Arts & Culture

Discover All Things Regional in Central PA’s art and culture scene. Join hosts Cary Burkett and Joe Ulrich as they make artistic discoveries throughout the midstate. From music and visual arts to theatre, museums, literature and more! Listen every Wednesday and Friday on witf 89.5 and 93.3 for features highlighting the best and brightest cultural happenings in the region.

Echo Valley Joint Exhibition at witf

Written by Cary Burkett, Arts & Culture Desk and witf Host | Jan 3, 2013 10:21 AM
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Two artists will be presenting a joint exhibition at the witf Public Media Center.  Carol Galligan and Milt Friedly are both members of the Echo Valley Art Group from Lancaster County. Both artists feel there is a common thread between their work, though they use very different media.

Carol Galligan will be presenting works done in ink and gesso. Gesso is dull white and chalky, normally used as a primer for canvas before painting, but Ms. Galligan uses it as a painting element.  “I like the way it plays with the ink. It isn’t smooth, it has a sort of a life of its own,” she says.  “It’s telling me what it wants or what it is, and I have to accept it. Then I put the ink on it and the ink does its own thing, too. It’s far more exciting than me trying to control it.”

Chinese poetry was the inspiration for Carol Galligan’s artwork. It led her to create a series of images of mountains where many of the Chinese poets and writers lived.  The poetry was a deep spiritual experience for the artist. She fell in love with “the way they could use words and create the images in my head. And I start with the images, and I hope people have their own words. “

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Milt Friedly speaks of different kinds of mountains which inspire him. “When I go to the salvage yard and I see big piles of steel or aluminum or whatever, it’s sort of like a small mountain. I think for me there’s about as much beauty in those big piles of junk and scrap as there is in a mountain range.”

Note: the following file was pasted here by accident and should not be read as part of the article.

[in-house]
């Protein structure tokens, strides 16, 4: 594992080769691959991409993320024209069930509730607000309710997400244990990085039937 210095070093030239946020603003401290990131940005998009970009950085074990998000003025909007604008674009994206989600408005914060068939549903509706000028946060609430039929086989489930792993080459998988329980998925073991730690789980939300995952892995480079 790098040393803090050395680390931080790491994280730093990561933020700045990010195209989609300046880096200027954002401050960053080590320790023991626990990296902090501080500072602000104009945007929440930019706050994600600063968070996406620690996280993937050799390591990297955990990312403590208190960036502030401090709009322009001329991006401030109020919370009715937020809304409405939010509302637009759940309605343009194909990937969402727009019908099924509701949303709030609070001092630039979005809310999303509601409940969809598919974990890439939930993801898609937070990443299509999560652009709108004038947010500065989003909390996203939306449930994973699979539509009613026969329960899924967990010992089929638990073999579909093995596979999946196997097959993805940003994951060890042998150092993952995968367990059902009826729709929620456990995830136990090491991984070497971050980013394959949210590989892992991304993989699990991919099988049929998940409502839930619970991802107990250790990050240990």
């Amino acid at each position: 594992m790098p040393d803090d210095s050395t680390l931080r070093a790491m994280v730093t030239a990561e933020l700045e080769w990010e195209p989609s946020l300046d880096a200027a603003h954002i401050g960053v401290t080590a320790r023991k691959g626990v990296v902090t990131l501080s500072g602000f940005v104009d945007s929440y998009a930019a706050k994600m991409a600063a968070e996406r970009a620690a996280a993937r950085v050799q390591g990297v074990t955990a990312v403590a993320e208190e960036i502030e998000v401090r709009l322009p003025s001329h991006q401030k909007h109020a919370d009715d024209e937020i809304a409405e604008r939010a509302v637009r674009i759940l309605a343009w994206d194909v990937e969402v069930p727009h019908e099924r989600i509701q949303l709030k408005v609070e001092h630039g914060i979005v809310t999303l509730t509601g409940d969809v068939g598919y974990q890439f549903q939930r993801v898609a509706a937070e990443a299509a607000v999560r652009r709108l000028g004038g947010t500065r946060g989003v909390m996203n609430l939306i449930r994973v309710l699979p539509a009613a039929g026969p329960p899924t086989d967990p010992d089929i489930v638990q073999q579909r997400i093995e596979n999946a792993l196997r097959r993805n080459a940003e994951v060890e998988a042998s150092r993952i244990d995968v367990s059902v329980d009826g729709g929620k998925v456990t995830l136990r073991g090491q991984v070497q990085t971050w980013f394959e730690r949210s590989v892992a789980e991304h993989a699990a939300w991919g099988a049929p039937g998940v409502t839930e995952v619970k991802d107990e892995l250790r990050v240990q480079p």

As a youth, Friedly worked on a garbage truck, which may helped give him an eye for seeing beauty where others see only junk. He often takes discarded objects and re-uses them, recycling them into a kind of art known as “found and fabricated assemblage”.  Items and material  such as old ironing boards, barbed wire, shovels, and galvanized pipe have become part of Friedly’s unique sculptures.  One recent work makes use of TV satellite dishes recovered from dumpsters to create a work which he describes as a commentary on our wireless society.  “What we make and what we consume,” he says, “is really part of who we are.  So using those leftover parts and putting them into a new context is certainly commentary on who we are.”

The Joint exhibition will be on display from January 8 through March 7 in the Lowengard Atrium at the witf Public Media Center, 4801 Lindle Road in Harrisburg.

Listen to interviews with Carol Galligan and Milt Friedly:

Gallery of Artist's Works

 

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